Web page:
Monday, November 25, 2013

#Twitter Chats in High School History

Last Thursday I used twitter as a tool to generate a discussion with students in both of my Canadian history classes to formatively assess their understanding of the concepts related to cause and consequence (Seixas and Morton). The idea of using a twitter chat came from the process of developing my pln. I have been participating in various #edchats and have found that they were very engaging to me. They are engaging because of the global connections I have been able to make,  forced reflection, and most importantly the real time feedback. So I thought if it was engaging for me, perhaps this concept could be extended in my classes. I gave students in my history classes 3 days to research the Red River Rebellion, with the understanding that they would be answering questions in a twitter chat. I invited my pln on twitter and a few friends/colleagues to join to show the students that we were part of a bigger discussion. The kids were very engaged, even more so when they realized that there were "visitors" in our discussion.

I archived both chats below.

Red River Discussion AM
Red River Discussion PM
**Note: If you have not done a #chat, these chats follow a question and answer format. In these archives the chat begins at the bottom, and the conversation moves to the top.

My ultimate goal with this concept is to have my students facilitate a Twitter type discussion with a class from outside our region. I would love to compare views of an international event like the War of 1812 with a history class from the US. It would be interesting for students to see a completely different perspective, and of course, share our Canadian perspectives with a receptive American audience!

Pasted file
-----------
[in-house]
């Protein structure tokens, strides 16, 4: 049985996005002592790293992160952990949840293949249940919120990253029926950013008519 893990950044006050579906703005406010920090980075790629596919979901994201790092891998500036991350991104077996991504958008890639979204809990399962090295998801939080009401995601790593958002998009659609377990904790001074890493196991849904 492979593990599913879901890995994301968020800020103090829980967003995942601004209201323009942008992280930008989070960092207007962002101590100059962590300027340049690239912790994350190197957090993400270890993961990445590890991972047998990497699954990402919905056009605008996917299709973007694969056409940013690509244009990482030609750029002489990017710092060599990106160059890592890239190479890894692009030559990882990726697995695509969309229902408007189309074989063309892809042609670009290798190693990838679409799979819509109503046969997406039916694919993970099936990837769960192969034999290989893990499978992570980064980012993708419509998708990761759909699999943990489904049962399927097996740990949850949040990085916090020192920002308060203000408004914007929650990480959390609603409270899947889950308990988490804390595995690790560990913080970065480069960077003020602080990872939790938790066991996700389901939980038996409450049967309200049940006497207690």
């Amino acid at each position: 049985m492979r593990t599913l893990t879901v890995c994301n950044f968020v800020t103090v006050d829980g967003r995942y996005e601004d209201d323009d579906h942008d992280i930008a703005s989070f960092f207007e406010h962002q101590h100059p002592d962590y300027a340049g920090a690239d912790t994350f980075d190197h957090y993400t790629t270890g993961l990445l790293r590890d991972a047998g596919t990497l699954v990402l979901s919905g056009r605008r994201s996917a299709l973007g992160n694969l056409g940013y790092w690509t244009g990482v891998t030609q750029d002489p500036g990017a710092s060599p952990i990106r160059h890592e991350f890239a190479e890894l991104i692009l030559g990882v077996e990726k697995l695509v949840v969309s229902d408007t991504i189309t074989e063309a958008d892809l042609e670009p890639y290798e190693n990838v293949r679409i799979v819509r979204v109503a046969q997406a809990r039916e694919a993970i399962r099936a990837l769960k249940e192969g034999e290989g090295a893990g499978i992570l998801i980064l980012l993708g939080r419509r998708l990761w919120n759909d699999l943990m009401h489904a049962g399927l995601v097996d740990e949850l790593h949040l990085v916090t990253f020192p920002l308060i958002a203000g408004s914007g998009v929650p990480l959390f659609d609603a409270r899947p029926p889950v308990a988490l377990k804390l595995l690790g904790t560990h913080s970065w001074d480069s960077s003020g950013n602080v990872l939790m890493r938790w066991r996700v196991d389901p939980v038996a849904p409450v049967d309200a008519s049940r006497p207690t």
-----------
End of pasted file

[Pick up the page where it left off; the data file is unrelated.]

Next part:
This chat was valuable to me, and I will do them again. Each student was responsible to contribute to the conversation by sharing their own individual response to each question, and also to challenge other people’s ideas in a responsible and academic way. It made students accountable and forced participation from students who would not have participated or even paid attention had we had a traditional class discussion. Lastly, the impact of having "visitors" in our chat changed the dynamic of the discussion. Students took an interest in asking visitors questions, and began to formalize more thorough responses based on the feedback they were getting from others within the discussion.

If you are teach high school history and would like to connect with my class through a twitter chat, feel free to contact me.


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